Despite new travel requirements, more than 2.3 million Americans reentering the country by land or sea from Mexico or Canada failed to produce a passport, birth certificate, or other secure document to establish identity and nationality, according to a report by the Inspector General for the Department of Homeland Security.
Most people, including about 500,000 in California, were allowed to pass through ports of entry without the approved documents or without being sent to a secondary inspection post for a more in-depth examination. Many travelers were allowed to pass after undergoing extensive questioning and producing at least a driver’s license, the report found. Overall, 96 percent of travelers arriving at the 39 busiest land ports were in compliance with the new law, which took effect in June 2009.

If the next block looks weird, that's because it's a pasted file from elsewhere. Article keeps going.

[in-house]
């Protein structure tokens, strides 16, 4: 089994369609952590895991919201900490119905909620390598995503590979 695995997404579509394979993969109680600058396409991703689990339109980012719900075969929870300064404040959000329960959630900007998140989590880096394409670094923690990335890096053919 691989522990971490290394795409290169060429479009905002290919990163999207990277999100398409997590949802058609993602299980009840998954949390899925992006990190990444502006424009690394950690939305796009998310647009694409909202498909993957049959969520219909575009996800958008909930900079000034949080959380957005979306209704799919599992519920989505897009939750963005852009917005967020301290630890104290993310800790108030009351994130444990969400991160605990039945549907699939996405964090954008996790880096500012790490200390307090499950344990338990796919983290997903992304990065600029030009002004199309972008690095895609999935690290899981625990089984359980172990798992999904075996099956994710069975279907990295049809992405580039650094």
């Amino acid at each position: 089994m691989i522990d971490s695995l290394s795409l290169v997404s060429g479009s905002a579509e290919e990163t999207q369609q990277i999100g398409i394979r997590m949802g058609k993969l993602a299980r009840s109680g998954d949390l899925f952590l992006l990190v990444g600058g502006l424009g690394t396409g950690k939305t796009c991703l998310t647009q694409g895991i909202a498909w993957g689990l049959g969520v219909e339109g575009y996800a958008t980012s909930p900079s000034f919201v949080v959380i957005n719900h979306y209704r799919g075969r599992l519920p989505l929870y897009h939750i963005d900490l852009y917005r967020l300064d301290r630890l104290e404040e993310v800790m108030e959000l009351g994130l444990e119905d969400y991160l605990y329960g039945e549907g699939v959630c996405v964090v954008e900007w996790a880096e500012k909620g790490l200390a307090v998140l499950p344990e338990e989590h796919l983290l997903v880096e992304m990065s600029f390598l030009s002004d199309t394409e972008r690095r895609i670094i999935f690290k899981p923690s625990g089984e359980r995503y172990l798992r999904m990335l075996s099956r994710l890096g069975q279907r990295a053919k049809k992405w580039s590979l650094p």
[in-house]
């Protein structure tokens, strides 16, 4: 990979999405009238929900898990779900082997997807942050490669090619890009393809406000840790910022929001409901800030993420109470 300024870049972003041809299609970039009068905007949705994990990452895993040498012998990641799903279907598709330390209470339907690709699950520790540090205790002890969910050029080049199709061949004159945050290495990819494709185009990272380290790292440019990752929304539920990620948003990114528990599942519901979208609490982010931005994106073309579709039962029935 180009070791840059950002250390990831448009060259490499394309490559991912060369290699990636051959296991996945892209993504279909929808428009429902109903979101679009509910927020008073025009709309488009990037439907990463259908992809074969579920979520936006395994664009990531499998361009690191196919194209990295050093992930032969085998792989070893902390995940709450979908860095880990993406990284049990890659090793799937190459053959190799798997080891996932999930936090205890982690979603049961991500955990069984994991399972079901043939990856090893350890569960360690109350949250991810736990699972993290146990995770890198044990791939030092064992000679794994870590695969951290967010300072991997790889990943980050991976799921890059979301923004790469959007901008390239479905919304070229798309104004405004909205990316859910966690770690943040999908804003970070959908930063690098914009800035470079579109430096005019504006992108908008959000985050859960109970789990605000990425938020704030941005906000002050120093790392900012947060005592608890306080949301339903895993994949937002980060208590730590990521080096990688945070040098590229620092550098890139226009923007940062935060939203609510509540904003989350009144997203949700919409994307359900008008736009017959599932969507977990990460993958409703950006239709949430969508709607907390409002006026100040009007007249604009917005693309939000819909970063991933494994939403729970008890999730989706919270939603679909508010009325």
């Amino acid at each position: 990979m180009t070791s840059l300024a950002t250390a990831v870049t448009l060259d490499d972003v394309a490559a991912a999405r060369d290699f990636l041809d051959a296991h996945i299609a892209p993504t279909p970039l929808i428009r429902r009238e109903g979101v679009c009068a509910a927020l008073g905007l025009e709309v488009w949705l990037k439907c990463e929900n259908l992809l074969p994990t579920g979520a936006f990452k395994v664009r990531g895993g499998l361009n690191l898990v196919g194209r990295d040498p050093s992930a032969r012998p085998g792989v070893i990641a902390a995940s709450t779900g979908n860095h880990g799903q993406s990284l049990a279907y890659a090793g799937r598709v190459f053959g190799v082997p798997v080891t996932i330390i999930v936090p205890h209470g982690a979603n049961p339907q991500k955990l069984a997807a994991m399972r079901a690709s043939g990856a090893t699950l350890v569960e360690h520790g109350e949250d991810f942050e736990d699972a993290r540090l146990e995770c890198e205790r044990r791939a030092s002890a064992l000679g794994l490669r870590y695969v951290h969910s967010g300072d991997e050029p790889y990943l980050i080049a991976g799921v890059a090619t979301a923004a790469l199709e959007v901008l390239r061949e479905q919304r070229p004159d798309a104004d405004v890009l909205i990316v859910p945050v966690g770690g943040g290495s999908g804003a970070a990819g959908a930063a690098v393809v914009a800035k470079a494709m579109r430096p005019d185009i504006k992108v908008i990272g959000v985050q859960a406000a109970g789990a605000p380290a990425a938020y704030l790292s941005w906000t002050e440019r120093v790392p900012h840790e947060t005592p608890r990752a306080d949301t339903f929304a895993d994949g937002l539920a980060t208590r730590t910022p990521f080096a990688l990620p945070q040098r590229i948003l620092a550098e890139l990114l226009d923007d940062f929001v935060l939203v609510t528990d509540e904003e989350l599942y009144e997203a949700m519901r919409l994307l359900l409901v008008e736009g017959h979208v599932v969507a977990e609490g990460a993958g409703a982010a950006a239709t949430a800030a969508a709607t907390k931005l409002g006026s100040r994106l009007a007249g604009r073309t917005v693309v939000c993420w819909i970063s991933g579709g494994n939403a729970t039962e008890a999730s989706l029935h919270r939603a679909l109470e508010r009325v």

The audit concluded that if all those who skirted the rules were sent for a secondary inspection, the agency would not have the necessary staffing and infrastructure to handle the resulting increase in workload. U.S. Customs and Border Protection agreed with the report’s findings and plans to follow the Inspector General’s recommendations, an agency spokeswoman said.